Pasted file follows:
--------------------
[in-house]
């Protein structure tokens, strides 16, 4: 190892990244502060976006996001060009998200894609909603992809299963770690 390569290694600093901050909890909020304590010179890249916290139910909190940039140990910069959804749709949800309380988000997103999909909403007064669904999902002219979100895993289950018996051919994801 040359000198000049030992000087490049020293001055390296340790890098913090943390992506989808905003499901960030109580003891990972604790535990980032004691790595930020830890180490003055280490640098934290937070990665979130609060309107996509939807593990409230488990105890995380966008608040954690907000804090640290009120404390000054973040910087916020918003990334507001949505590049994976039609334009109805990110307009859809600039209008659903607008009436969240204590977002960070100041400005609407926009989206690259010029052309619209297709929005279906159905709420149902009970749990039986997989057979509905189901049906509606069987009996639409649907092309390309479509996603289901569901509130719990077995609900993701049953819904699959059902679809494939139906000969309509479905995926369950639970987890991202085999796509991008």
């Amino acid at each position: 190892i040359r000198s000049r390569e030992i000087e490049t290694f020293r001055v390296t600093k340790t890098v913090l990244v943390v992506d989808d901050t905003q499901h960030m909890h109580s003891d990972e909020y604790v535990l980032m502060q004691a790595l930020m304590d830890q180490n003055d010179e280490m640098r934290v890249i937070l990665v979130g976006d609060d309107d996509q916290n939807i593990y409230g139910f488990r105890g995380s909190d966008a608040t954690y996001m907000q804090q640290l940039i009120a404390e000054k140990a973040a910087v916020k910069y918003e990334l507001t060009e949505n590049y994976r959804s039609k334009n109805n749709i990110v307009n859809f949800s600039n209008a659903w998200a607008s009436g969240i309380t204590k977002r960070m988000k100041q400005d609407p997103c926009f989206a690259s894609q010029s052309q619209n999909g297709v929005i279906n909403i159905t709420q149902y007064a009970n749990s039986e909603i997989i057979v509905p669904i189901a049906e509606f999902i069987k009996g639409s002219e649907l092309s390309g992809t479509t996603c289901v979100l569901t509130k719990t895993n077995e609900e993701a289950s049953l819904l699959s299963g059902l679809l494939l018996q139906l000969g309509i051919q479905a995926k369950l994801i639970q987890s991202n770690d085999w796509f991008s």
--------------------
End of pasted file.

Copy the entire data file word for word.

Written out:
[in-house]
């Protein structure tokens, strides 16, 4: 190892990244502060976006996001060009998200894609909603992809299963770690 390569290694600093901050909890909020304590010179890249916290139910909190940039140990910069959804749709949800309380988000997103999909909403007064669904999902002219979100895993289950018996051919994801 040359000198000049030992000087490049020293001055390296340790890098913090943390992506989808905003499901960030109580003891990972604790535990980032004691790595930020830890180490003055280490640098934290937070990665979130609060309107996509939807593990409230488990105890995380966008608040954690907000804090640290009120404390000054973040910087916020918003990334507001949505590049994976039609334009109805990110307009859809600039209008659903607008009436969240204590977002960070100041400005609407926009989206690259010029052309619209297709929005279906159905709420149902009970749990039986997989057979509905189901049906509606069987009996639409649907092309390309479509996603289901569901509130719990077995609900993701049953819904699959059902679809494939139906000969309509479905995926369950639970987890991202085999796509991008």
């Amino acid at each position: 190892i040359r000198s000049r390569e030992i000087e490049t290694f020293r001055v390296t600093k340790t890098v913090l990244v943390v992506d989808d901050t905003q499901h960030m909890h109580s003891d990972e909020y604790v535990l980032m502060q004691a790595l930020m304590d830890q180490n003055d010179e280490m640098r934290v890249i937070l990665v979130g976006d609060d309107d996509q916290n939807i593990y409230g139910f488990r105890g995380s909190d966008a608040t954690y996001m907000q804090q640290l940039i009120a404390e000054k140990a973040a910087v916020k910069y918003e990334l507001t060009e949505n590049y994976r959804s039609k334009n109805n749709i990110v307009n859809f949800s600039n209008a659903w998200a607008s009436g969240i309380t204590k977002r960070m988000k100041q400005d609407p997103c926009f989206a690259s894609q010029s052309q619209n999909g297709v929005i279906n909403i159905t709420q149902y007064a009970n749990s039986e909603i997989i057979v509905p669904i189901a049906e509606f999902i069987k009996g639409s002219e649907l092309s390309g992809t479509t996603c289901v979100l569901t509130k719990t895993n077995e609900e993701a289950s049953l819904l699959s299963g059902l679809l494939l018996q139906l000969g309509i051919q479905a995926k369950l994801i639970q987890s991202n770690d085999w796509f991008s």